From Billy Graham to Sarah Palin: Evangelicals and the Betrayal of American Conservatism. By D.G. Hart.
William B. Eerdmans Publishing Company. Grand Rapids, MI, Cambridge, UK. 2011.
Dr. Daryl G. Hart has published an excellent book that bears explicitly on the purpose of this blog: to discuss issues of libertarianism and conservatism. From Billy Graham to Sarah Palin: Evangelicals and the Betrayal of American Conservatism sets out to demonstrate how American evangelicals never really adopted specifically conservative ways of viewing the world, even while in the last few decades of the twentieth century evangelicals self-identified and voted as conservatives. He details the history of evangelicalism in America, its differences in outlook from conservatism, the crack up of the Religious Right, and closes by discussing whether evangelicals should be politically conservative.
This post will come in three parts. Unfortunately, it was more difficult than I first imagined to do justice to the breadth of Hart’s points, which are important for understanding the past and future of evangelical political thought and whether it will continue to embrace or ultimately reject a more activist government. This post will review Hart’s discussion of evangelical political thought up through the Religious Right. The second post will discuss Hart’s explanation the relationship between “compassionate conservatism” and the Religious Left. The third and final post will reflect on Hart’s answer to the question, should evangelicals be conservative?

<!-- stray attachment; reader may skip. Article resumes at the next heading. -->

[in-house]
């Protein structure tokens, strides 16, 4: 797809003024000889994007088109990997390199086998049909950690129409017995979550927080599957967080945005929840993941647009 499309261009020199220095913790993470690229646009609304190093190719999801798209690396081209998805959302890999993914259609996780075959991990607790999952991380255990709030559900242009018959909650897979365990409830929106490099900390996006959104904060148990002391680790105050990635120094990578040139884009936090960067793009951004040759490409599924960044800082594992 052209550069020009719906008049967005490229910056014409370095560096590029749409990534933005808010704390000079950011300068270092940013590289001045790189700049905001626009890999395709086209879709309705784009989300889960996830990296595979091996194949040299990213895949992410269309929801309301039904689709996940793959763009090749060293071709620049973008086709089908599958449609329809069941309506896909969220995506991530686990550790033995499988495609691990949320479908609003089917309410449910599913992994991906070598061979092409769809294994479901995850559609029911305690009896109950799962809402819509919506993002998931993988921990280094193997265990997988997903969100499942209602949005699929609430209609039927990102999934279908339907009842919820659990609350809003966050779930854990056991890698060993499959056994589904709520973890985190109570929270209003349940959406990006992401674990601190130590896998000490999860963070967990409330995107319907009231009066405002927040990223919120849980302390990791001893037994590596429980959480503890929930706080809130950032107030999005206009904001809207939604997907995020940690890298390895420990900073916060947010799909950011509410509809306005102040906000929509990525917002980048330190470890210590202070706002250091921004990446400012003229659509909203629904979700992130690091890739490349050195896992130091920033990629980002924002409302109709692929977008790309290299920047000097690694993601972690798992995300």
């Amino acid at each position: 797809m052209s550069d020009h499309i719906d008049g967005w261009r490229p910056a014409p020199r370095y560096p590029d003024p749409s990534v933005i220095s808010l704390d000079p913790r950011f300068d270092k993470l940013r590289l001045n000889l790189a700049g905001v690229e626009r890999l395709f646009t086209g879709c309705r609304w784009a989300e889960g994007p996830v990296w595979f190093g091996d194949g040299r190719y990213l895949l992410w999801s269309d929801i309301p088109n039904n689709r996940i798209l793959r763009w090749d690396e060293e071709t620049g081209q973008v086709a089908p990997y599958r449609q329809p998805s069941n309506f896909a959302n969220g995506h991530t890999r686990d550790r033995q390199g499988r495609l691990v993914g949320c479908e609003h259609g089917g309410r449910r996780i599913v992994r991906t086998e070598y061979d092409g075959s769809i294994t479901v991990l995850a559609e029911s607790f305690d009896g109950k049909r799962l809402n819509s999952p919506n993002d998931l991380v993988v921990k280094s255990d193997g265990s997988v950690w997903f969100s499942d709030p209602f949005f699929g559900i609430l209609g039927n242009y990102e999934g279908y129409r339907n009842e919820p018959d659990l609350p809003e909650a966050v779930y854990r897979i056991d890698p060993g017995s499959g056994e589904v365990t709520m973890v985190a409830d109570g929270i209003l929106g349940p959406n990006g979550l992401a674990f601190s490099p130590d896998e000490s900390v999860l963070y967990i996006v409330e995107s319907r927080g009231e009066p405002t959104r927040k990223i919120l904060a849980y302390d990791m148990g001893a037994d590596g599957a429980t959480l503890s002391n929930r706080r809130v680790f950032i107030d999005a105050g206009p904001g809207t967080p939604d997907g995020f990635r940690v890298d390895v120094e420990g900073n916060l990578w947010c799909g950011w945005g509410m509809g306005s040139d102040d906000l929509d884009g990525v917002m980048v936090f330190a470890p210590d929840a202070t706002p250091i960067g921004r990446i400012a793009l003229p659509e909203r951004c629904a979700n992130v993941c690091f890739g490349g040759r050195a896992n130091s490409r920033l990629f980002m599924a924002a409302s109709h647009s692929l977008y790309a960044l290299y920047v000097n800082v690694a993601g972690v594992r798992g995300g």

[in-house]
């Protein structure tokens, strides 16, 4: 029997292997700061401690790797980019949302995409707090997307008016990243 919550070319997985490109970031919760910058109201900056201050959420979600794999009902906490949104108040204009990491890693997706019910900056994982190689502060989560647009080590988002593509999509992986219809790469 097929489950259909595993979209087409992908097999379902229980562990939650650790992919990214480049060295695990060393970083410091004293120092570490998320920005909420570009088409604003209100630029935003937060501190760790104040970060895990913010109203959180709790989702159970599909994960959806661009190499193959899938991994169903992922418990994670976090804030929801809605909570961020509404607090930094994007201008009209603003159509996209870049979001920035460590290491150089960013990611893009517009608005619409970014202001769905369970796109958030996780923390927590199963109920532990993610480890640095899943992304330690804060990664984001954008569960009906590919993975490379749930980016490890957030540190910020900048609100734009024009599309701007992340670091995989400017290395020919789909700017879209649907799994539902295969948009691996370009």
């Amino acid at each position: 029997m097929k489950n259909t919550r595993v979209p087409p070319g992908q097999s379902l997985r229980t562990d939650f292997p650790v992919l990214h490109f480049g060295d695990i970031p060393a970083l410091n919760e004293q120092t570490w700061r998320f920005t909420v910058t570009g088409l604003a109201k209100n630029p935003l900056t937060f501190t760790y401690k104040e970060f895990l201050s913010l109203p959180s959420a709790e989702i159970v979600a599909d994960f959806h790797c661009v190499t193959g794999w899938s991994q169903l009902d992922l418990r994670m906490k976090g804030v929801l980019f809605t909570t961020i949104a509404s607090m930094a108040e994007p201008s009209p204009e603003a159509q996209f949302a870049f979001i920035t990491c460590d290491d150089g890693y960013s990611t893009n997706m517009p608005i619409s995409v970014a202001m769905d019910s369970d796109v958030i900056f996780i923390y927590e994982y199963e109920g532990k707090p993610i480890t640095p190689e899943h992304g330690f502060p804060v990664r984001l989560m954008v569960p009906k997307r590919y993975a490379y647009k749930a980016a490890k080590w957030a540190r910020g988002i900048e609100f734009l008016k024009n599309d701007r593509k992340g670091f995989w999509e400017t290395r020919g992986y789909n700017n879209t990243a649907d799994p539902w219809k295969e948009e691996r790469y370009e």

Since 1980, evangelicals have been considered a reliable Republican constituency, voting as one of several groups in the tenuous alliance that composes American political conservatism. However, this was not always so and we have seen this stereotype fall apart in the last few election cycles. In the early twentieth century, evangelicals believed that the church was responsible for society and for establishing a national agenda and purpose. The Social Gospel grew out of this impulse. The split between theological liberals and fundamentalists did not annihilate this underlying thrust in evangelical political thought, even if it would take different forms in actual political action. Both groups believed in America as a Christian nation and in the legislation of Christian morals. Neither group could be described as conservative. Hart writes,
[E]vangelical political thought developed independently from the debates that shaped modern conservatism. Instead of relying on conservative insights about order, liberty, and the health of civil society, evangelicals habitually resorted to their Bibles…[F]or evangelicals, Scripture was a better guide to the affairs of the United States than the demands of republicanism, constitutionalism, federalism, or the balance of powers. (16)